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traditional

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    Ottawa, Canada
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    Clifford Read

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  1. I've always admired dual rear wheeled trucks, but my taste has often been offbeat ....sometimes leading to the accumulation of information on vehicles that are not typically seen in North America.Before Putin destroyed Russia's reputation, I enjoyed watching Russians taking pride in their automotive history, restoring vehicles, and even producing many outstanding 1/43 , 1/24, and 1/8 scale models.Russian ZIL 130 trucks, produced from the mid '60s until the mid '90s had a good deal of Western design influence...wrap around windshields, V8 motors, etc. Over the last few years, I collected copious reference material of those Zil 130 trucks ...including careful dimensions, specifications, and photos, etc.Just before the Covid 'pandemic', and long before the upsetting current Russian aggression, I'd purchased a KingKong large ZIL rock-climbing Radio Controlled toy, minus all of its electrical and mechanical RC components, with the intention of converting it into a high detail static model. Using my previously acquired dimensional reference, I was able to easily adjust the toy's proportions to 1/12 scale and, using SOLDERED BRASS, proceeded to fabricate that iconic Russian dump body... with posable dump hydraulics, working tailgate with its actuating gate-locking mechanism, and including its chassis support cross members. Using a laminated STYRENE plastic block and my rotary tool, I carved a simulated engine and formed its copious accessories. The 100% scratch-built engine and engine compartment include a STYRENE firewall with all its simulated electrical components. BRASS was used for simulated wiring, inner fender wells, operating hood hinges, radiator, etc. The bell housing, transmission, power take-off (PTO), and drive-shaft safety brake are also scratchbuilt in STYRENE, as are the rear axle air-brake housings.The interior is 100% fabricated, using STYRENE for seats, inner door panels, dashboard with gauge panel, defroster vents, etc. The fabricated STYRENE floor has the simulated raised seat mount, ribbed floor mat, pedals, gear shift and safety brake leavers. BRASS was used for the opening glove box door, passenger side dash grab-handle, knobs, and steering column, etc.The cab exterior features BRASS operable roof vents, opening door vent windows, and hood hinges, etc. STYRENE was used for the engine hood's inner ducting form, attached trumpet horns, and embossed front 'logo' graphics.Beyond the previously noted BRASS cross members, the chassis additionally now features many fabricated BRASS accessories.... including air pressure reservoir tanks, all air and hydraulic plumbing (lines), a hydraulic fluid reservoir, battery box, dual exhaust headers funneling into a single muffler/tail pipe assembly, and a functioning steering wheel activated steering box with prototypical universal joints, pitman-arm, and drag-link. Paint is mostly Tamiya flat blue base-coat and automotive two part clear-coat, Tamiya semi gloss black (chassis), and Dupli-color silver (engine, transmission, etc.). Further small details are picked out using assorted Tamiya, Testors and Humbrol brush paints, etc.Materials used include STYRENE and ABS plastics, ALUMINUM (frame rails and polished door handles), SOLDERED BRASS (dump body, cab roof vents, and assorted chassis components), RUBBER (tires), POLYCARBONATE (windows), STEEL (fasteners and axles), EPOXY (tail light lenses), etc. Glove box closed Glove box opened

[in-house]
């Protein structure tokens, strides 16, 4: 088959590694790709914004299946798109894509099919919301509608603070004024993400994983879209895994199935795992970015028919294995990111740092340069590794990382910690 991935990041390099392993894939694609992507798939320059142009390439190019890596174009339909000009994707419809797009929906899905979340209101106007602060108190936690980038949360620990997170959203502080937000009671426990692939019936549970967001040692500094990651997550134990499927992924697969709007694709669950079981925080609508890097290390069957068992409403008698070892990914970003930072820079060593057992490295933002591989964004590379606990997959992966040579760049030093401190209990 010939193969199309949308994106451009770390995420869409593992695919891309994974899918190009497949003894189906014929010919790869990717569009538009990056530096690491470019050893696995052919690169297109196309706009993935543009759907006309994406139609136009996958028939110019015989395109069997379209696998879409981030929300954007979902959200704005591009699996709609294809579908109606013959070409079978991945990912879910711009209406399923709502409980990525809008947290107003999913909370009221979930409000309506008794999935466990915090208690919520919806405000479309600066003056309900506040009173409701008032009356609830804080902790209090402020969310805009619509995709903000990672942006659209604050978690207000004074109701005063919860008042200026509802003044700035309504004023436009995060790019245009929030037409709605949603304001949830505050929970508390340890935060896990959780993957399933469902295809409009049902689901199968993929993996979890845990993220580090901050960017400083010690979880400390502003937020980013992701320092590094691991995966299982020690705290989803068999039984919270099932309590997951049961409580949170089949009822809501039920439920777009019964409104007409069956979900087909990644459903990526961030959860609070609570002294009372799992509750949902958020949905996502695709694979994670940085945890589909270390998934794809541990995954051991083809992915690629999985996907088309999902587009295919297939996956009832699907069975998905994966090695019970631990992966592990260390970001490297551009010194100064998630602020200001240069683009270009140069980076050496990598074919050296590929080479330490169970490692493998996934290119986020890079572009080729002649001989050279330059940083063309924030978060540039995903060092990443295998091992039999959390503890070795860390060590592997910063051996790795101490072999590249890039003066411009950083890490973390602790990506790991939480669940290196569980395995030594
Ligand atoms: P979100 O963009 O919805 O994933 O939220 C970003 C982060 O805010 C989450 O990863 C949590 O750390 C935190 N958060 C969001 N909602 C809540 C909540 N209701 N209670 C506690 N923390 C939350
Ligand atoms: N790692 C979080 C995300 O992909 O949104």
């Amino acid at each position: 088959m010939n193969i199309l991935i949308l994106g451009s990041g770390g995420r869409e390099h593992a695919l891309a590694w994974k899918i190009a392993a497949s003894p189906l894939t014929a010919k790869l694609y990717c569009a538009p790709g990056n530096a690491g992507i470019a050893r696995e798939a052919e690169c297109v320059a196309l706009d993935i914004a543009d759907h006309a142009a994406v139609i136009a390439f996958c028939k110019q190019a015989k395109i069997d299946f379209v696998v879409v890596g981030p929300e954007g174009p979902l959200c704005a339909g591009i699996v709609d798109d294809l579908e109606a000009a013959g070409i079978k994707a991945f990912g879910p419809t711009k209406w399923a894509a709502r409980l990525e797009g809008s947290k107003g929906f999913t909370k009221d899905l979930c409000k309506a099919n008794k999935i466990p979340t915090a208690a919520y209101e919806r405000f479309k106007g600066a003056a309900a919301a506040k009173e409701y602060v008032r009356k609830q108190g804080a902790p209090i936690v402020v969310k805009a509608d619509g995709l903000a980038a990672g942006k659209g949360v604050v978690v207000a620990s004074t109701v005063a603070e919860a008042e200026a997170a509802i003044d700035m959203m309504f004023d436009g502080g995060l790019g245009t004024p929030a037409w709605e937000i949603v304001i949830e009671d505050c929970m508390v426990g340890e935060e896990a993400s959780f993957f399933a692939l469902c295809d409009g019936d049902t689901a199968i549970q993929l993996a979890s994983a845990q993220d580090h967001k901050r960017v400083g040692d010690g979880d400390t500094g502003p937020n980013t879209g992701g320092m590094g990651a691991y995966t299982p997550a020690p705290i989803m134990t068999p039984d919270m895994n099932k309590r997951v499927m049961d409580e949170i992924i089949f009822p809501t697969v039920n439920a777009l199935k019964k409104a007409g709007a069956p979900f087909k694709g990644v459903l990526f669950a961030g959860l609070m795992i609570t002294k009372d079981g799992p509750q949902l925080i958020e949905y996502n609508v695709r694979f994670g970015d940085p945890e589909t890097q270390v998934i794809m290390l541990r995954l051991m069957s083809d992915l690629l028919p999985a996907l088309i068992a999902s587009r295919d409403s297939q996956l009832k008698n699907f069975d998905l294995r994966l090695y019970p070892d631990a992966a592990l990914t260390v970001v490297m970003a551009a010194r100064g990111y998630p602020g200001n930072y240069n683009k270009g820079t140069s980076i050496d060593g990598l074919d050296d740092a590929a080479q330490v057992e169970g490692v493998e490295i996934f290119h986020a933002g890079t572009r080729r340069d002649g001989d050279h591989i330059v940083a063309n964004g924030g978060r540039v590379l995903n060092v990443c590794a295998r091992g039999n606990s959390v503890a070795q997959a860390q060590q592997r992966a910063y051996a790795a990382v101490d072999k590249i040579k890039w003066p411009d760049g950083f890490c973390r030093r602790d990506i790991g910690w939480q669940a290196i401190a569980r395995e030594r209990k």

2. Thank-you for the kind words, Scott. But actually, That White 3400TD Tractor/trailer model was done by my twin brother, Larry.
  3. Years ago , my twin brother, Larry, built a stock White 3400 (diesel version of the 3000) using mostly brass and some modified diecast body parts. He had a service manual to reference all the parts and proportions, etc. Even the 35 foot trailer was mostly hand fabricated brass. The model and build were featured in MCM #187
  4. I'm just completing this detailed stock '51 Chevy Sedan Delivery based on two plastic model kits of relatively questionable proportion...the Revell '54 sedan delivery, and AMT's '51 Chevy two door fastback sedan. I've cut open and tight-hinged all the doors, added poseable steering and, using lots of reference, detailed the basic '51 SD interior, including headliner with dome light, and opening spare wheel access at the rear floor. Brass wire was then used as reinforcement to keep the body structurally sound once all the various parts were cut open. The '51 Chevy windshield has been corrected and most of the car's trim is done using stainless wire. Window glazing is clear polycarbonate which can be curved without showing whitish stress marks. The standard equipment 216" Chevy '6' is now detailed with plug wires, vacuum and fuel lines, heater hoses, etc, and the hood now has simulated hood hinges that are visible when the hood is open and disappear into the fenders/firewall when the hood is closed. The underside now has the correct spare wheel floor-pan and the correct SD/wagon fuel tank (Renshape tank with aluminum strip hold-downs cut from a pop can). The sedan deliveries folding commercial bucket seats are also fabricated in Renshape. In order to avoid the 'metalflake' look of automotive metallic paint on a 1/25 model, I chose automotive DupliColor touchup to simulate the available 'Moonlight Cream' non-metallic color.